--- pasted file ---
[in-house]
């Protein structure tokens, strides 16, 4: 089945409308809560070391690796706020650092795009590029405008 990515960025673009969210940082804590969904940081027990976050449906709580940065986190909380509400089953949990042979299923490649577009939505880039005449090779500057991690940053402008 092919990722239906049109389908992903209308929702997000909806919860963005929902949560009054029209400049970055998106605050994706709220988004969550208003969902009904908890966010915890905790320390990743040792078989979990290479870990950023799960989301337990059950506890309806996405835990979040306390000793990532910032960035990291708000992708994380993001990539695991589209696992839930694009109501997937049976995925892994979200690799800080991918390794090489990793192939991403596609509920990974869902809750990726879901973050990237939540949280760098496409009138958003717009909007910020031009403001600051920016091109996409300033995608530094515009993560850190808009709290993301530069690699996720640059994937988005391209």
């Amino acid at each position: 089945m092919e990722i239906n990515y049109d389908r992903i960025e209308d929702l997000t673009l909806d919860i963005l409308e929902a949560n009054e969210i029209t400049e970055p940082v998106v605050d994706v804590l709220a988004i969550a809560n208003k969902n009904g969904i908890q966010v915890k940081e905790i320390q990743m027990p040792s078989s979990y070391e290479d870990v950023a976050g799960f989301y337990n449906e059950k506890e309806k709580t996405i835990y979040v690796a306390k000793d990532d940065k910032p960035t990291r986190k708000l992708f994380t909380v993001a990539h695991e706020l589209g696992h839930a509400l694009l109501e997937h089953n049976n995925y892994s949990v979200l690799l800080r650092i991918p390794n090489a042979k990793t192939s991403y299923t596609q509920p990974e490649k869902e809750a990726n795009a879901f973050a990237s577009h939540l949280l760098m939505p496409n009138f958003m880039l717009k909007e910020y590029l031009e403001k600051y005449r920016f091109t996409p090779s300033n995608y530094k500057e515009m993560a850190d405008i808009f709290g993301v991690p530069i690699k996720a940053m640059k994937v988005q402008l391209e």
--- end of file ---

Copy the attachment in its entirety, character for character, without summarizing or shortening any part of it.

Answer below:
[in-house]
């Protein structure tokens, strides 16, 4: 089945409308809560070391690796706020650092795009590029405008 990515960025673009969210940082804590969904940081027990976050449906709580940065986190909380509400089953949990042979299923490649577009939505880039005449090779500057991690940053402008 092919990722239906049109389908992903209308929702997000909806919860963005929902949560009054029209400049970055998106605050994706709220988004969550208003969902009904908890966010915890905790320390990743040792078989979990290479870990950023799960989301337990059950506890309806996405835990979040306390000793990532910032960035990291708000992708994380993001990539695991589209696992839930694009109501997937049976995925892994979200690799800080991918390794090489990793192939991403596609509920990974869902809750990726879901973050990237939540949280760098496409009138958003717009909007910020031009403001600051920016091109996409300033995608530094515009993560850190808009709290993301530069690699996720640059994937988005391209």
């Amino acid at each position: 089945m092919e990722i239906n990515y049109d389908r992903i960025e209308d929702l997000t673009l909806d919860i963005l409308e929902a949560n009054e969210i029209t400049e970055p940082v998106v605050d994706v804590l709220a988004i969550a809560n208003k969902n009904g969904i908890q966010v915890k940081e905790i320390q990743m027990p040792s078989s979990y070391e290479d870990v950023a976050g799960f989301y337990n449906e059950k506890e309806k709580t996405i835990y979040v690796a306390k000793d990532d940065k910032p960035t990291r986190k708000l992708f994380t909380v993001a990539h695991e706020l589209g696992h839930a509400l694009l109501e997937h089953n049976n995925y892994s949990v979200l690799l800080r650092i991918p390794n090489a042979k990793t192939s991403y299923t596609q509920p990974e490649k869902e809750a990726n795009a879901f973050a990237s577009h939540l949280l760098m939505p496409n009138f958003m880039l717009k909007e910020y590029l031009e403001k600051y005449r920016f091109t996409p090779s300033n995608y530094k500057e515009m993560a850190d405008i808009f709290g993301v991690p530069i690699k996720a940053m640059k994937v988005q402008l391209e």